The Mustard Seed and the Leaven

Matthew 13:31-33

31 “He put another parable before them, saying, “The kingdom of heaven is like a grain of mustard seed that a man took and sowed in his field. 32 It is the smallest of all seeds, but when it has grown it is larger than all the garden plants and becomes a tree, so that the birds of the air come and make nests in its branches.”

33 He told them another parable. “The kingdom of heaven is like leaven that a woman took and hid in three measures of flour, till it was all leavened.”

It’s like a Mustard Seed

The mustard seed is miniscule, about the size of the tip of a pencil lead. Your eye would barely notice it.

Nevertheless, if this mustard seed falls into the soil and if rain and sun nurture it, months later you could see a remarkable bush that has grown from that very small seed. How is that possible? 

When it was a seed, it looked like nothing. It seemed worthless and lifeless. But after it has nestled in the soil and received sun and water, the bird that didn’t notice the seed before might soon find this bush to be good place to build its nest.

Likewise, the kingdom of God may look insignificant, worthless, and lifeless to us. We might be tempted to pass over it in our thinking and instead dwell on things like earthly governments, the media, popular trends, political figures, human institutions, and so on.

The same would have been true of the kingdom of God in Christ’s time. If you had lived then, perhaps your atten­tion would have been focused on the Roman government as it controlled the then-known world. 

Uprisings, taxes, political intrigue – many such things would have seemed a lot more significant than a wandering rabbi from the back country of Galilee with a band of twelve followers. 

How many people in the Roman Empire do you think noticed what happened one Passover outside of Jerusalem, when Jesus was crucified between two thieves, with all His followers scattered and offended? 

Don’t you think what happened there seemed like just a mustard seed compared to things that must have seemed more important?

What lasting good could come out of an odd group of people spreading the news about things they saw and heard?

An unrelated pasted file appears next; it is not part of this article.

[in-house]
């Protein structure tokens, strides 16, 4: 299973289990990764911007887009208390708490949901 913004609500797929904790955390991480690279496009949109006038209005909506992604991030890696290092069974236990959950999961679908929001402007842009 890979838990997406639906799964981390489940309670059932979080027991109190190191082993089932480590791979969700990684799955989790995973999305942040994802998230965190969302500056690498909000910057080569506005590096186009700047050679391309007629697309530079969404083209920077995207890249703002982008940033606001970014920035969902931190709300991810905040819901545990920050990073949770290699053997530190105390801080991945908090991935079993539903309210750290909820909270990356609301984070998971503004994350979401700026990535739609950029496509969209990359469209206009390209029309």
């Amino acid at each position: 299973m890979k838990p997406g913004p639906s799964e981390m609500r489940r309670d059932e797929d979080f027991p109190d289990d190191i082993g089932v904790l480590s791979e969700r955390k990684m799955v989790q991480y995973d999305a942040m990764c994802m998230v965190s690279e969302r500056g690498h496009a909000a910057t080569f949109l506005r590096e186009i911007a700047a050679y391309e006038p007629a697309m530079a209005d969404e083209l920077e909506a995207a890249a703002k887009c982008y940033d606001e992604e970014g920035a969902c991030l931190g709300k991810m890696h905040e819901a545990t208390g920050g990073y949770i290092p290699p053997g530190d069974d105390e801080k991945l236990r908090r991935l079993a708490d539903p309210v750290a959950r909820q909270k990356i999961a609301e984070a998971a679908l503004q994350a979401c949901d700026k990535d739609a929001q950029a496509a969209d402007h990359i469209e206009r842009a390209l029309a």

Yet, when we survey the growth of God’s kingdom since Christ’s death, what a gigantic “bush” has grown up! And it continues to spread, over lands and nations, across oceans and deserts. 

People from every corner of the earth have seen this “bush” branch out right in front of them, and, like birds, many of us have found a place to hide and shelter in its branch­es – all from a single, miniscule “mustard seed” planted in the soil outside of Jerusalem long ago.

Jesus goes on to teach another aspect of the kingdom of God and its growth. 

It’s like Leaven

Leaven or yeast is a fermenting fungus. What Jesus refers to would have been a piece of fermented dough from a previ­ous baking, which a woman would knead into a new batch of dough. 

Imperceptibly, the leaven would move throughout the whole dough, powerfully impacting all of it and making it rise.

Sometimes the Bible uses the picture of leaven for some­thing evil, such as “the leaven of the Pharisees” (Luke 12:1) or “the leaven of malice and wickedness” (1 Cor. 5:8). 

Evil can indeed move imperceptibly and powerfully. However, in this passage, Jesus is not referring to something evil; He is again referring to the kingdom of heaven and its growth within individuals throughout the world. 

So how does the kingdom of heaven work like leaven?

  1. Its work is hidden from view. The process of leavening cannot be seen with the human eye. Neither can the growth of the kingdom of God in a person’s heart. The Holy Spirit changes a heart of stone into a heart of flesh. This new heart is soft and pliable.
  1. It changes from the inside out. Jesus accused the Phari­sees of cleaning only the outside of their “cup,” while the inside remained dirty. Their lives might have seemed righteous on the outside, but their hearts remained unclean and evil. This is not how the kingdom of God works in the heart. Like leaven working from the inside out, the changed heart brings forth a changed life.
  2. It works as a comprehensive change in the end. Leaven makes the whole loaf rise. It makes it light and airy and tasty throughout; not one bit of loaf is left unaffected. In the same way, someone whose heart has been affected by the gos­pel, will ultimately show in his whole life that a change has taken place. 

It’s true that, on this side of eternity, believers will still continue to be plagued by sin. Yet, the growth of the kingdom within us will impact all of us: our thoughts, our habits, our actions, our words, our pursuits, our priorities – in short, our life as a whole will be dramatically changed.

So Let’s not despise the day of small things. Just because we don’t see anything happening on the surface doesn’t necessarily mean that nothing is going on below the sur­face. Let’s continue to pray earnestly that the Spirit of God would do His mysterious invisible work. 

Let’s adore the secret work of God. The Spirit’s work in each heart is mysterious and powerful. It reaches where no one can reach. In the secret depths of sinful hearts, God implants a new principle that radically changes peo­ple in every possible way. 

Has this change been worked deep in the recesses of our hearts? Do our lives pass on the leaven of the gospel in our families, churches, workplaces, and communities?

The Mustard seed is small but powerful, and leaven penetrates and permeates everything, and a little of either will go a long way.

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